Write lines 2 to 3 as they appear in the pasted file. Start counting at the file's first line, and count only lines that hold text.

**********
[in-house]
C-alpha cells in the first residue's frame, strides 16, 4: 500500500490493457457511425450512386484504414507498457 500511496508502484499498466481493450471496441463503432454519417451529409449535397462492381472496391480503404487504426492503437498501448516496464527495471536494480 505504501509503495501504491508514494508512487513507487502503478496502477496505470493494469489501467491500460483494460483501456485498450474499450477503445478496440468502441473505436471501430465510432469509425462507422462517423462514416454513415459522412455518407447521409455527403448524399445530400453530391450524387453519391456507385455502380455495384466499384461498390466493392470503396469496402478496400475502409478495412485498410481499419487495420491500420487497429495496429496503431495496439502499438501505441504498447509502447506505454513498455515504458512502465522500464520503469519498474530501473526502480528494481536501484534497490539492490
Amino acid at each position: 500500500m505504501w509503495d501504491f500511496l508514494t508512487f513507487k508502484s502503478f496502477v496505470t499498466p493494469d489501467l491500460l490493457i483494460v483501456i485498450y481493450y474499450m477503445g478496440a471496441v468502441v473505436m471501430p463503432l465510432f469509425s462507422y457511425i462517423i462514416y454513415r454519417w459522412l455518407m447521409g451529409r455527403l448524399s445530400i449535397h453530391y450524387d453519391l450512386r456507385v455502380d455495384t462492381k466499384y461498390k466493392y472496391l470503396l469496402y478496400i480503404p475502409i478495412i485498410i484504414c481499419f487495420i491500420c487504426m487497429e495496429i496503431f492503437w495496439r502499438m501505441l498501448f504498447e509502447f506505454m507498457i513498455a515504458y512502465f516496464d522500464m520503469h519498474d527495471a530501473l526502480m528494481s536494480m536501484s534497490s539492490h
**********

C-alpha cells in the first residue's frame, strides 16, 4: 500500500490493457457511425450512386484504414507498457 500511496508502484499498466481493450471496441463503432454519417451529409449535397462492381472496391480503404487504426492503437498501448516496464527495471536494480 505504501509503495501504491508514494508512487513507487502503478496502477496505470493494469489501467491500460483494460483501456485498450474499450477503445478496440468502441473505436471501430465510432469509425462507422462517423462514416454513415459522412455518407447521409455527403448524399445530400453530391450524387453519391456507385455502380455495384466499384461498390466493392470503396469496402478496400475502409478495412485498410481499419487495420491500420487497429495496429496503431495496439502499438501505441504498447509502447506505454513498455515504458512502465522500464520503469519498474530501473526502480528494481536501484534497490539492490
Amino acid at each position: 500500500m505504501w509503495d501504491f500511496l508514494t508512487f513507487k508502484s502503478f496502477v496505470t499498466p493494469d489501467l491500460l490493457i483494460v483501456i485498450y481493450y474499450m477503445g478496440a471496441v468502441v473505436m471501430p463503432l465510432f469509425s462507422y457511425i462517423i462514416y454513415r454519417w459522412l455518407m447521409g451529409r455527403l448524399s445530400i449535397h453530391y450524387d453519391l450512386r456507385v455502380d455495384t462492381k466499384y461498390k466493392y472496391l470503396l469496402y478496400i480503404p475502409i478495412i485498410i484504414c481499419f487495420i491500420c487504426m487497429e495496429i496503431f492503437w495496439r502499438m501505441l498501448f504498447e509502447f506505454m507498457i513498455a515504458y512502465f516496464d522500464m520503469h519498474d527495471a530501473l526502480m528494481s536494480m536501484s534497490s539492490h